Growing a Colonial Herb Garden in your classroom or on the school grounds provides students with a hands-on experience tying history to their everyday lives. As a teacher, you already know that making real-life connections to the concepts being taught enhances understanding and improves retention-but providing quality experiences tying modern life to the life in early America isn’t always easy. Growing a Colonial Herb Garden engages all the senses and appeals to kids too.
Select an area where children can view and care for the garden easily. Inside gardens can be grown in large pots and containers on a southern or western windowsill, but require more care and need tending during vacations and over weekends. Those grown outside thrive with little care other than occasional watering.
Consider designing a perennial bed in a permanent location for children to enjoy year after year. Near nature walks or outdoor classrooms make the ideal location, as long as they receive full sun for the majority of the day-but herb gardens can be tucked into small corners of the playground if necessary.
Designing the Garden Bed
Construct a rectangular or square bed out of natural wood. A typical colonial herb garden consisted of a wooden bed 6 to 8 inches high constructed of natural wood, like cedar. Three 8 foot boards are sufficient to construct a 4′ by 8′ bed and provides plenty of space for a herb garden. If the bed rests along a building with only one of the long sides exposed, it should be no more than 2 feet wide to allow you to reach to the back of the bed with ease.
Fill the bed with equal parts garden loam and peat moss, compost or well-rotted manure.. (A 4′ by 8′ bed holds 16 cubic feet or less than 1 cubic yard) of soil. Water the soil and allow to settle overnight before planting. Add more soil to bring the level to within an inch or two of the rim.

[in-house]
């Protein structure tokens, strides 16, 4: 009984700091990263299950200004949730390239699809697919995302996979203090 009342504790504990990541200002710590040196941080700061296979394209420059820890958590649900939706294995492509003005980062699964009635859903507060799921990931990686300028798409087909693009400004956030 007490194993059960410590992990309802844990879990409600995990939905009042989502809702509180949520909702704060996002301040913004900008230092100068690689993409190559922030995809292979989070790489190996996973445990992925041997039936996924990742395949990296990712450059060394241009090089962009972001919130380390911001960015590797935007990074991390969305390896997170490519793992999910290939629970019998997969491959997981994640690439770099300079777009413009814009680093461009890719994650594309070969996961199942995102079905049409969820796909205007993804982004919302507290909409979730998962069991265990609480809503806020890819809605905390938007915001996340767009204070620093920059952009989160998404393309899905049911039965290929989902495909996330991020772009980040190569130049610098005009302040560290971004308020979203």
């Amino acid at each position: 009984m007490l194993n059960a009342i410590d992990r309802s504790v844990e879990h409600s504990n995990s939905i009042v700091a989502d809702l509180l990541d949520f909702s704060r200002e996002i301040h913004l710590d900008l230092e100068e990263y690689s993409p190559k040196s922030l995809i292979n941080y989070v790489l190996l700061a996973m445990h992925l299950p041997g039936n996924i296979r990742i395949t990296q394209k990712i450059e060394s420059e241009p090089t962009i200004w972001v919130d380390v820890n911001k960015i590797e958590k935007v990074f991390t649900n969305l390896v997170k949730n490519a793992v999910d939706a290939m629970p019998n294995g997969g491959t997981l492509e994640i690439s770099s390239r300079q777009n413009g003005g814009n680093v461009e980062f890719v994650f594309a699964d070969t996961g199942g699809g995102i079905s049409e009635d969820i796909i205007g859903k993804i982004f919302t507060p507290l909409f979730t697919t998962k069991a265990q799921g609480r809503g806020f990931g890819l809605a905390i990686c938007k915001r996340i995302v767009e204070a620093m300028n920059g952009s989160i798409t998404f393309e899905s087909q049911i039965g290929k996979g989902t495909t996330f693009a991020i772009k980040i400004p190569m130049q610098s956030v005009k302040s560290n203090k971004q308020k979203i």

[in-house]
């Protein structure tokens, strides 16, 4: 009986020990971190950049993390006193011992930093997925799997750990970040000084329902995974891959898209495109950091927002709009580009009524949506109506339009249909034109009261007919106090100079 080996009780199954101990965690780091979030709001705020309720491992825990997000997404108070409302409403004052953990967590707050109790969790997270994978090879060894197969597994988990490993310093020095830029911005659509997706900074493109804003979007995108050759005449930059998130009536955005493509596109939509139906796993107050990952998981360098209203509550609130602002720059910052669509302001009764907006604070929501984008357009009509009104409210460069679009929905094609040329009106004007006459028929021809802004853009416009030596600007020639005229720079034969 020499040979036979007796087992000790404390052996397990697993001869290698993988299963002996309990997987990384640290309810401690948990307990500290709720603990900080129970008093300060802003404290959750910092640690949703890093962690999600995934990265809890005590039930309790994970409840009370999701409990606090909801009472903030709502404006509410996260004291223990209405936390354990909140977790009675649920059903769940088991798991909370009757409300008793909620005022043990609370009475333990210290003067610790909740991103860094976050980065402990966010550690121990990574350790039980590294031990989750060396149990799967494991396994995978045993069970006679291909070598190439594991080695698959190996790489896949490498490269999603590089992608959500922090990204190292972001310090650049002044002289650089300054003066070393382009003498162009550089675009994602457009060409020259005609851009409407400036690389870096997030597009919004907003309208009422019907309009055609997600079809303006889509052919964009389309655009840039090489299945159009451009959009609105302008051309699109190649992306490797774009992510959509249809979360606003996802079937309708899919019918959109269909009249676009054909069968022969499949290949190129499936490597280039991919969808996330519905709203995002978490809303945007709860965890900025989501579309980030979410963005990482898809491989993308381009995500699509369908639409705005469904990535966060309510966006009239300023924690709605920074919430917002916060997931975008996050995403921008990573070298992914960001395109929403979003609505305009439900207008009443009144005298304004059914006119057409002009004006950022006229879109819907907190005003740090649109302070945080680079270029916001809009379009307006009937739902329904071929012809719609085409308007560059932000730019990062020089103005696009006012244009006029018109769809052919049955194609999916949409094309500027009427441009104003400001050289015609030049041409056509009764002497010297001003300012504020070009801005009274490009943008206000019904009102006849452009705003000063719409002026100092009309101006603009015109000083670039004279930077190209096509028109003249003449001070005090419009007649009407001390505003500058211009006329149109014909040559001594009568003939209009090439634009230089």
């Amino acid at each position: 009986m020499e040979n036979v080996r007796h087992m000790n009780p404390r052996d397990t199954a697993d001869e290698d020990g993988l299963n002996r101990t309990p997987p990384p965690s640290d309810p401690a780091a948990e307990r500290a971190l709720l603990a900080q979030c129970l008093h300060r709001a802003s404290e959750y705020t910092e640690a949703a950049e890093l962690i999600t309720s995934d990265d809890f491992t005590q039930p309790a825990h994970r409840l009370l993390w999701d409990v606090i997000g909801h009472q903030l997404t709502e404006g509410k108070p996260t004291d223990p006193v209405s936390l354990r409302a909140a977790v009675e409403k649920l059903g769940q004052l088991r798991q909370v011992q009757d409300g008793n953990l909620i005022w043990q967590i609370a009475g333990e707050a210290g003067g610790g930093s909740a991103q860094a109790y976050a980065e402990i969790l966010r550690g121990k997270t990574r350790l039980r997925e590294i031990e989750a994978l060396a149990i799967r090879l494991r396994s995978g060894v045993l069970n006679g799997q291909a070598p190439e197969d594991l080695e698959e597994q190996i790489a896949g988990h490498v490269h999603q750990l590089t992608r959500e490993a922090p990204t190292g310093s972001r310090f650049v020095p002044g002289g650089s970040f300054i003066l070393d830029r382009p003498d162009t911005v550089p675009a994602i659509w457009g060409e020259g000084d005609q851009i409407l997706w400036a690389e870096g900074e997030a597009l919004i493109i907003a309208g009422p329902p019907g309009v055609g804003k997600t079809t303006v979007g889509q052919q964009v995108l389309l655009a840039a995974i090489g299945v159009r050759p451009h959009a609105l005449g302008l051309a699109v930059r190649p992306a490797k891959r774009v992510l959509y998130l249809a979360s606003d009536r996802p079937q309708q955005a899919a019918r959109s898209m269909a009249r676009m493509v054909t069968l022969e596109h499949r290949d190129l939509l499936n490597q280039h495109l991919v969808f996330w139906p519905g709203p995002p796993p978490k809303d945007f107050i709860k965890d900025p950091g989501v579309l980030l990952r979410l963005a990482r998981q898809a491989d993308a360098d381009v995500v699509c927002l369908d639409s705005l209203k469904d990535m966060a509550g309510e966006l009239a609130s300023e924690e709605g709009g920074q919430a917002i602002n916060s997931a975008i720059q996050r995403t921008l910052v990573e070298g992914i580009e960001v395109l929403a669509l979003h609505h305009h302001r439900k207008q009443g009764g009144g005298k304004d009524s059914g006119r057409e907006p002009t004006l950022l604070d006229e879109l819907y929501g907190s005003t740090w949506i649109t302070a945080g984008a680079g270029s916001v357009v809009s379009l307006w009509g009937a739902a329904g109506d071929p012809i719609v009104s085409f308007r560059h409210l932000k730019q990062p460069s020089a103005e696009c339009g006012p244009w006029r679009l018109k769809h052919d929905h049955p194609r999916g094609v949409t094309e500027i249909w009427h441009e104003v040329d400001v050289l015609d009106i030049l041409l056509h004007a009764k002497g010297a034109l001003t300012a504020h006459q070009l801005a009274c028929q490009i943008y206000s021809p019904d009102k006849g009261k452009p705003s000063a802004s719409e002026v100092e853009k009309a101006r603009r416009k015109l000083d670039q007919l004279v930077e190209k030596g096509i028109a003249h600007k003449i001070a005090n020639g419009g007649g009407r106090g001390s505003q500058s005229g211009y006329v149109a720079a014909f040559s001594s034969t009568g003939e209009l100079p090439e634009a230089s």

Make holes in the soil twice the size of the root ball of the herb seedlings. Plant the seedlings to the original planting depth and firm the soil down around the roots securing the plant in place. Although you can grow herbs from seeds, many are slow to germinate. Seedlings provide immediate results.
Fertilizer is not needed for herbs and often inhibits the production of oils responsible for flavor and fragrance. Use sparingly, if at all.
Water thoroughly to saturate the soil and keep the soil moist until seedlings show signs of new growth. Reduce water to once or twice a week once seedlings are established. Most herbs thrive in average to dry soil. Raised beds dry quickly-watch for any signs of wilting until you establish a routine that works for your garden.
Thyme: Growing to heights of 6 to 10 inches, thyme produces wiry stems with tiny gray-green leaves. Lemon thyme produces delicate yellow and green variegated foliage. Place thyme along the border of the herb garden and allow to trail over the sides. Used both as a seasoning for meats and for medical reasons, thyme occupied nearly every colonial garden. Thought to cure melancholy, flatulence and toothaches thyme was an important addition to the garden.
Chives: These easy-to-grow herbs send up slender hollow leaves topped with rich lavender blooms in early spring. Used to season foods, chives provide a mild onion flavor. Chives were thought to protect children from evil spirits. Chives return each year in attractive clumps. Place near the front of the bed.
Sage: Sage grows to heights of 8 to 10 inches and produces fuzzy gray-green leaves that add texture to the bed. Colonists fasted on parsley and sage in spring to “spring clean” the body and promote good health. It was cooked with calf brains. Boiled in teas or used a as gargle and added to baths sage was an important colonial herb. It was even thought to cure gray hair.
Mint: Mint grows quickly and provides uplifting scents. Colonial use include brewing in tea to comfort the nerves and boiled with fish or added to puddings for flavor. This stimulating herb appeals to children as merely brushing the leaves releases fragrance. Grow mint at the back of the garden bed as some varieties reach heights of 2 feet or more.
Nasturtiums: These edible flowers add spice to fresh salads. Bright blooms add life to the herb garden in shades of yellow, orange and red. Pickled flower buds were a substitute for capers. Tall climbing nasturtiums can be grown at the backs of beds or on a wooden trellis. Dwarf varieties trail gracefully over sides of beds.
Sweet Basil: Basil grows quickly and produces light green leaves. This annual must be replanted each year, but is worth the effort as it releases pungent sweet fragrance when disturbed and can be used as seasoning to tomato dishes.
National Gardening Association:Kids Gardening: Colonial Herbs
The Green Man: A Colonial Approach to Your Landscape
Historic Camden County: Herb Gardens Then and Now